one of those actors that’s so deep and into
the scene every moment, “and I must concentrate
and focus for hours, before I can go onto set!”
No, she’s not that at all. -Right. -She does the scene,
she’ll be deep, she’ll be in tears, and
the next minute, I’ll say “cut,” she says, “Okay, I need
some crab legs and some wine. Where we going for dinner?”
She’s amazing. -What, she can just flip it
like that? -Just like that. Oh, that’s amazing acting. (affected voice):
The deep thespians are really troublesome to me. I can’t hardly work
with them of-ten. -(laughter)
-I think you’d be good… -You should do that.
-Yeah, that’s a new character. I like that.
Yeah, Madea Goes to… -No, stop it, stop.
-like, Stratford. -Yeah! Madea Goes to Stratford.
Come on. -Stratford. See it now.
To be or not to be, mm-mm? (as Madea):
To be or not to be at all?! Yeah, there it is,
there it is, there it is. I want a credit.
I wrote it with you. -Oh, for sure, for sure.
-Um, the studios in Atlanta are something
that everybody speaks about when they go to Atlanta.
I remember when I went there, and someone…
we were driving past, I was like, “What’s that?”
and someone was like, “Oh, that’s Tyler Perry’s
movie studios.” And I was like,
“Ha-ha, that’s funny.” And then they were like,
“No, seriously, that’s Tyler Perry’s
movie studios.” You have built a movie studio
that is, I now believe, -bigger than Warner Bros.
-Yeah. And you are still building
the studio. -(applause, cheering)
-And… on top of that, on top of that,
which is really amazing– and you’ll correct me
if I’m wrong– I believe this may be
the first wholly black-owned -movie studio in America.
-That’s right, yeah. -That’s-that’s… Yeah. Yeah.
-(cheering, applause) That’s-that’s a big deal
for many reasons. Why do you feel
it’s so important for you to own your own studio
and have a black-owned studio? Well, listen,
there’s an amazing thing that’s happening right now–
everybody’s getting a chance to tell their stories–
Issa Ray, Donald Glover, Black Panther– you’ve got all
these great things happening. But ownership is the key to
make sure that longevity stays. So I own everything.
I would not sell a script. I would not sell a film.
I would not sell the TV shows. Nothing. I owned it all–
and to own a studio and have Black Panther
be shot there, which was part… -Right, that’s right, yeah.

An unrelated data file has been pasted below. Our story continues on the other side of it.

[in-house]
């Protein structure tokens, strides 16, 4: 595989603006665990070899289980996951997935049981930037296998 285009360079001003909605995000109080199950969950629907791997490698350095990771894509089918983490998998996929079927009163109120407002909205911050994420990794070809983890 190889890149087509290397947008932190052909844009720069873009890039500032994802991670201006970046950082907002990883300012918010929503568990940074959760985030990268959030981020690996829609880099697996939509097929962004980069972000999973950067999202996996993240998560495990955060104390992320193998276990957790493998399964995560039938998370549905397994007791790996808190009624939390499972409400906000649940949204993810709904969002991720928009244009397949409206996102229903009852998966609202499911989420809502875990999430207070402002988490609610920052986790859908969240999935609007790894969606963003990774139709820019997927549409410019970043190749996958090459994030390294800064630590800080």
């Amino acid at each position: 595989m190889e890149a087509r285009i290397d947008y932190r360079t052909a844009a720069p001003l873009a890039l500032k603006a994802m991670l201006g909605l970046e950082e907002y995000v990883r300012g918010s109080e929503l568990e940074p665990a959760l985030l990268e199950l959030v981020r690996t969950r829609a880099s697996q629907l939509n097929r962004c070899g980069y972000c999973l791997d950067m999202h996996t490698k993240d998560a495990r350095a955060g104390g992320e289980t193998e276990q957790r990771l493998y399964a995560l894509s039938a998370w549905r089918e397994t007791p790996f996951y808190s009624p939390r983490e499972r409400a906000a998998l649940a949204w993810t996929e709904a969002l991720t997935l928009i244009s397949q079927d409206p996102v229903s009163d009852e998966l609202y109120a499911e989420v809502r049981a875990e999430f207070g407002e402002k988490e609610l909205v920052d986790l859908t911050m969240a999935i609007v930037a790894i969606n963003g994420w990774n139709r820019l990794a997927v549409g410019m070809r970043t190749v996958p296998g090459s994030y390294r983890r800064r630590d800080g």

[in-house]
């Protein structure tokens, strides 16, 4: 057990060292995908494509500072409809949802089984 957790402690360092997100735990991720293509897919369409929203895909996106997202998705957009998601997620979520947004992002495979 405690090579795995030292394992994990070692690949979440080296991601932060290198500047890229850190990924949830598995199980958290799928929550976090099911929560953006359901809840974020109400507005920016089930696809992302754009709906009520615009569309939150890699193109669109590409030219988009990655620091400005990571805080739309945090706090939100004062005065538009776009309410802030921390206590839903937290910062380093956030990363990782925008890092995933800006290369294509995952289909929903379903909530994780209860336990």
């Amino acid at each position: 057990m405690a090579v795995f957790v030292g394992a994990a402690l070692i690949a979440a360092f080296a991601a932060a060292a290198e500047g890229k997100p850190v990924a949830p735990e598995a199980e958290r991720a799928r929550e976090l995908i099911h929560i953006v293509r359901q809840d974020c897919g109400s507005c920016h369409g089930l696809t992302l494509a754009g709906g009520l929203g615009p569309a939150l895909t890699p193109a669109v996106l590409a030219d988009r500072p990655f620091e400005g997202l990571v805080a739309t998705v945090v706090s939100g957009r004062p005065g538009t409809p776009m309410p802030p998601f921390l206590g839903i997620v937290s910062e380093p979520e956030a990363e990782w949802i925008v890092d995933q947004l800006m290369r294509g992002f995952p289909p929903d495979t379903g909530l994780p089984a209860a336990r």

-And all of these other movies being shot there,
it’s really, really phenomenal, because ownership is the key
to generational wealth, generational changes,
and I think that’s what we need to learn
as people of color. -That’s amazing, man. You…
-(applause, cheering) you’ve done a big thing. You’ve, uh… you’ve made
a lot of money doing it. Is there one thing that money
has changed in your life that you would never want
to let go of? Like, is there something
where you go like… and it’s, like,
something benign, but where you go like,
“Yeah, money just… if it wasn’t… this is the one
thing I want to stay rich for”? Yeah. (laughter) What-what is it? You know, just to not have
to fly on a commercial plane, -it’s really cool.
-That’s really cool. I know it’s not a small thing,
but it’s really, really cool. Why are you looking at me
like that, Trevor? I thought you were gonna be
like, “Madagascan grapes.” -No, no, no, no. Just…
-“Flying on my own plane -is a small thing that I enjoy.”
-Just to not… -(laughter)
-just to not have to go… So it’s just you on a plane?
Like, your own plane? Don’t act like you’re not
doing the same thing, buddy. No, but I will have people,
because we’re going to a comedy festival.
It’s just you… Do you, like, sometimes go
sit in the other seats -and play other characters?
-(laughter) You’ve got to do that, just
to make the plane feel full. You’ll be very happy
to know tomorrow there are -12 people on the plane.
-Oh, no. Okay, that’s different. Yeah, it’s 12 people.
I thought it was just, like, you and you’d be like,
“Man, this plane is nice, and then you go
to the other side and be like, “Mm, Madea
also thinks it’s nice.” (laughter) That’s good!
That’s good, man, that’s rich -That’s rich.
-Yeah? You think so? Man, thank you so much
for being on the show. Congratulations for everything
that you’re doing. Acrimony will be in theaters.
We love Taraji P. Henson. March 30.
Tyler Perry, everybody.